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Home   Maidstone   News   Article

Greedy Kings Hill woman Linda Cooper jailed after plundering £55k from dementia-sufferer father

21 January 2014
by Julia Roberts
A woman who plundered her dementia-sufferer father's bank account to spend thousands of pounds on clothes, restaurants and holidays has been jailed for a year.
 
A judge told Linda Cooper he could not suspend her prison sentence as her crime was a "gross breach of trust".
 
There were gasps from the public gallery as the 50-year-old, who is the sole registered carer for her schizophrenic son, heard her fate.
The case was heard at Maidstone Crown Court

The case was heard at Maidstone Crown Court

Cooper, of Durello Avenue, Kings Hill, West Malling, was said to have "rapidly depleted" Raymond Bartholomew's bank account in the sum of £55,784 between 2007 and 2012.
 
Maidstone Crown Court heard she had been put in charge of the elderly man's financial affairs in agreement with her mother and two sisters.
 
Prosecutor Bridget Todd said Cooper's name was added to her father's bank account and the understanding was she would use the retired railway worker's money to pay for his care costs and fees, as well as clothing, personal items and taking him out for meals. She also had use of his car.
 
"You took those items dishonestly when you were trusted by the entire family to look after his assets..." - Judge Charles Byers
"She was only to use her father's bank account in his best interests and any purchases were to be associated with his care," said Miss Todd.
 
"It was not to use the money for her own personal gain and she was fully aware of this."
 
Mr Bartholomew had suffered with mental health issues since his 20s, the court heard.
 
Memory problems led to him becoming a resident at Darent House Hospital, in Sevenoaks, in 2003 and then the Betsy Clara Nursing Home, in Maidstone, in 2008.
 
Although Cooper used her father's money for everyday living expenses, she also booked flights for herself to the US.
 
"They were not for her father's benefit and she was not acting in his interests," said Miss Todd. "The funds were being depleted in a fairly rapid rate."
Judge Charles Byers at Maidstone Crown Court

Judge Charles Byers has retired because of ill health

The court also heard that as well as "dipping into" Mr Bartholomew's money, Cooper also failed to inform Kent County Council her father had more than £20,000 worth of premium bonds.
 
This would have affected the family's contributions to the costs of his care.
 
Mr Bartholomew, who has since died, had income from state and work-related pensions, but by May 2011 he had little more than £100 in his account.
 
The following month, Cooper contacted National Savings and Investments, claiming her father wished to sell his bonds and she enclosed what she purported to be a power of attorney document.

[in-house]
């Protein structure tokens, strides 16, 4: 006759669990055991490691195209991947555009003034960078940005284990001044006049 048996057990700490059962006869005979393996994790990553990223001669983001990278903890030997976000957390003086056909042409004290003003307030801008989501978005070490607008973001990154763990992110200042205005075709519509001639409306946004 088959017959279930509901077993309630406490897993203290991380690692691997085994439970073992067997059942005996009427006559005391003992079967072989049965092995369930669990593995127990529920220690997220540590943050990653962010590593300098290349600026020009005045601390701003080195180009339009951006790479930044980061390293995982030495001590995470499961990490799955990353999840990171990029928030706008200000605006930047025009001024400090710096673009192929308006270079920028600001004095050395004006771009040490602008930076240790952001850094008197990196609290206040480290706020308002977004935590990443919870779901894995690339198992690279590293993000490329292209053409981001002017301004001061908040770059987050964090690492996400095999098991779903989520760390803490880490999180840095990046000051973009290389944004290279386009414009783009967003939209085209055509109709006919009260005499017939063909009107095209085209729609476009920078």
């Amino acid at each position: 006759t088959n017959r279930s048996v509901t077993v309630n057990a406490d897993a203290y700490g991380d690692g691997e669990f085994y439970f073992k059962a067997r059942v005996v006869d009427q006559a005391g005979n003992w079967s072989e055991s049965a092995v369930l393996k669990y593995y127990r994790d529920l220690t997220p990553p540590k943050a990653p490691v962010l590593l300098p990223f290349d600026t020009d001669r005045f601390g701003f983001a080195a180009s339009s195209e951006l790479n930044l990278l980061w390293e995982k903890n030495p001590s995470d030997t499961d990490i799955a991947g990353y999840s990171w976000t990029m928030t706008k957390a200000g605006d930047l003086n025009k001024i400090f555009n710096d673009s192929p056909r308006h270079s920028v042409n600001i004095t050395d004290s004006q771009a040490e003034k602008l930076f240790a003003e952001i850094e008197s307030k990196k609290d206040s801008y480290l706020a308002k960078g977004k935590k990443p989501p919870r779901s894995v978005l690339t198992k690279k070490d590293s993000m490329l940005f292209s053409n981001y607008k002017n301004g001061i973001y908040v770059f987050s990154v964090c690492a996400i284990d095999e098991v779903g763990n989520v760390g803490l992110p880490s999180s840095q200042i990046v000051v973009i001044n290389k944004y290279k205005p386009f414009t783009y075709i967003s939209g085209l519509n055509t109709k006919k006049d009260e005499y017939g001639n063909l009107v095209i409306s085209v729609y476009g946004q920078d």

However, although Cooper transferred £5,000 from the sale into her father's account, the court heard she kept the bulk of it in her own account.
 
Miss Todd said what remained of his capital in 2012 was not transferred back into his account until after Cooper's first interview with police.
 
One of her sisters later told officers she did not even know their father had premium bonds, and Cooper "always made excuses" when asked to discuss their father's money.
Scales of justice

The scales of justice

 
Cooper admitted fraud by failing to notify KCC that Mr Bartholomew's capital assets exceeded a threshold of £22,250 between July 2008 and July 2012.
 
She also admitted fraud in that she misused a false document when purporting to have power of attorney in order to gain financial assets between January 2007 and December 2012.
 
The court was told Cooper accepted she had taken money from her father, but it was closer to £35,000.
 
Jailing Cooper, Judge Charles Byers said she had committed a "very mean" offence - which was effectively stealing from the whole family.
 
"She doesn't resile from the fact she did things she should not have done..." - Mary Jacobson, defending
But he added Cooper had initially taken over managing her father's money "with the best of motives" and that her love and care for him did not diminish.
 
"But what was plain is that you took those items dishonestly when you were trusted by the entire family to look after his assets," he said.
 
Mary Jacobson, defending, said Cooper became responsible for her father's finances with the "absolute best of motives", but struggled with the pressure of being the sole carer for both her father and her son.
 
"She doesn't resile from the fact she did things she should not have done," she added.
 
"She started dipping into his account for her own personal use, with the caviat that some expenditure was on him."
 
Miss Jacobson also told the court that had Cooper informed KCC of the bonds once she was aware of them, the family would have been over the entitlement threshold by just £2,500.
 
The court heard Cooper is now estranged from her siblings and was neither told when their father was dying, nor that his ashes had been scattered.

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